Fairhaven, Carver and Dartmouth have one, and the Energy Management Committee wants Marion to have one, as well: a solar bylaw that would allow for a community solar garden on the town’s capped landfill via a Municipal Solar Overlay District.
The proposal would also formalize the process for installing residential solar arrays on parcels of one or more acres in town. Just last week, Mattapoisett agreed to propose a solar bylaw for their town.
The Marion EMC met on Monday evening at the Marion Music Hall to discuss their presentations for the Annual Town Meeting that starts on May 13.
“We don’t want to be left behind,” member Jennifer Francis said. “Our job is to explain to town residents the levels of oversight and the importance of our town accomplishing this important energy-saving initiative.”
The Committee agreed that the complex subject required public education on the technology and permitting process involved.
“We will bring it to the public at town meeting and let them decide,” member David Pierce said.
At issue is the Marion Planning Board, which has objected to many aspects of the policy.
Because the warrant issue of a solar bylaw doesn’t involve a fiscal issue at this time, the Committee wondered if its placement on the warrant would be later in the evening when the ranks thin out as people depart the town meeting.
“We need a quorum to understand and vote on this issue, which is vital to Marion’s future,” Pierce said.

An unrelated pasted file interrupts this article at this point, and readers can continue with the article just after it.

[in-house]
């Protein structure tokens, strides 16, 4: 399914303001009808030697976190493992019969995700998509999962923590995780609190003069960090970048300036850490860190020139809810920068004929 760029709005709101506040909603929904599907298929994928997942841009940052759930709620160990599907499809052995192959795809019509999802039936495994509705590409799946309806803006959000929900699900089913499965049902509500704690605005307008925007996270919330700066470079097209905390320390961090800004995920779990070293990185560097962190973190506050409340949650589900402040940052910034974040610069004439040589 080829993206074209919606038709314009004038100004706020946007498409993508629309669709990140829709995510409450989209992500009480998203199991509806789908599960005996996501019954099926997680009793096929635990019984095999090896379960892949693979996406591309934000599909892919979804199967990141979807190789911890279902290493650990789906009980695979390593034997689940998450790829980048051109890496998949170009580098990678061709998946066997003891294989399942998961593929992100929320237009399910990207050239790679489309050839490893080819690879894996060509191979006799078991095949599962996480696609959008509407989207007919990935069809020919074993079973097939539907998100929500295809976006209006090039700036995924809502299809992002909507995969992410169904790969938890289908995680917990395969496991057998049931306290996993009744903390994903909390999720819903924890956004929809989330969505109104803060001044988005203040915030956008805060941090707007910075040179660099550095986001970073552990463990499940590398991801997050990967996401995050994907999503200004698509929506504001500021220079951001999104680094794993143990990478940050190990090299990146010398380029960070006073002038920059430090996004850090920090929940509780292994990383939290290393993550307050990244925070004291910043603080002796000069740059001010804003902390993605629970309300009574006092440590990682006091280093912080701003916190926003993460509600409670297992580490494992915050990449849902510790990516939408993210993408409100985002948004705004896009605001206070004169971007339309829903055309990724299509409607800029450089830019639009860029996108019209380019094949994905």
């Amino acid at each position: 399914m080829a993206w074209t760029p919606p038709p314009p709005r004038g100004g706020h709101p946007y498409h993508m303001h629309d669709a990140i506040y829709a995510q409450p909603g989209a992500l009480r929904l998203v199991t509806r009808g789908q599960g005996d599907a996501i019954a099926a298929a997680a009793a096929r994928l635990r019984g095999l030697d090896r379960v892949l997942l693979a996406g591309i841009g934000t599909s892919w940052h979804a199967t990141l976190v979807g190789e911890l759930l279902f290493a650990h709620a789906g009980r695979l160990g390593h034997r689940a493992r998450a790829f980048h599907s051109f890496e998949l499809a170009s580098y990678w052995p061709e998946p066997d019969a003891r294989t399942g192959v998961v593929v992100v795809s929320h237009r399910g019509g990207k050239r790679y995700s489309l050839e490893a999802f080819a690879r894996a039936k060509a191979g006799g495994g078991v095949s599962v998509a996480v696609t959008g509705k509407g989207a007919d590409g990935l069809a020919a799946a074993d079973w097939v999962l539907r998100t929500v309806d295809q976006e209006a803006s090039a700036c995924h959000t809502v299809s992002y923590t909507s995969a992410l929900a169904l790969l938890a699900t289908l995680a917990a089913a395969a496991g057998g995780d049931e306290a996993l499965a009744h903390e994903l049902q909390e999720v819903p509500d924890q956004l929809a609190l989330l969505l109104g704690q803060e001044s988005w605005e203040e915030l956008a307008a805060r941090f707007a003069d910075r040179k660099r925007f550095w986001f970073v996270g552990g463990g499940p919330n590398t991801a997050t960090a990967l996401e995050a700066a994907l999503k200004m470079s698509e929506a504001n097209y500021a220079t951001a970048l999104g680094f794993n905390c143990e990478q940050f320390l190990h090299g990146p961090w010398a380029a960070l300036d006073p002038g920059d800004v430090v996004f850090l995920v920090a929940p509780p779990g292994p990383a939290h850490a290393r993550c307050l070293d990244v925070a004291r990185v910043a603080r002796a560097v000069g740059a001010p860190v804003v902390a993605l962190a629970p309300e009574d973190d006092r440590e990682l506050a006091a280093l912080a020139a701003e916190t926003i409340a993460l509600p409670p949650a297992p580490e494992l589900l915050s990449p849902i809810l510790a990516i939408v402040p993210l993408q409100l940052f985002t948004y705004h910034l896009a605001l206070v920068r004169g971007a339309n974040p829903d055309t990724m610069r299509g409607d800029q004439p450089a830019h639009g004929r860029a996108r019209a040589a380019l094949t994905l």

“We support our proposed solar bylaw as it stands,” Chairman Bill Saltonstall said. Both Saltonstall and Francis spent a part of the day in Fairhaven with town officials discussing the success of their solar installation, to be built within the next three to six months.
The EMC has been working to get facts and figures of how much energy the town uses and how to make it more efficient with technology. Committee member Norman Hills noted that the town spent approximately $125,000 in gasoline costs, excluding diesel fuel, last year. Hills noted that the Committee’s purpose is to examine energy use by the town and find ways to reduce energy costs.
The Committee discussed Fairhaven’s initiative to go street by street and replace town lighting with LED lighting, whose life span is 10 years longer than traditional lighting. Hills noted that there is a national lighting program which monitors town lighting needs and dims according to lighting needs by weather monitoring.
“The technology out there is amazing,” Hills said. “We need to educate citizens to see the savings to the town that comes with this technology.”
The Committee is looking for additional members to help find additional ways to make Marion more energy efficient. To join, call David Pierce at 508-748-2372.
The next EMC meeting will take place at the Marion Music Hall on June 4 at 7:00 pm.
By Joan Hartnett-Barry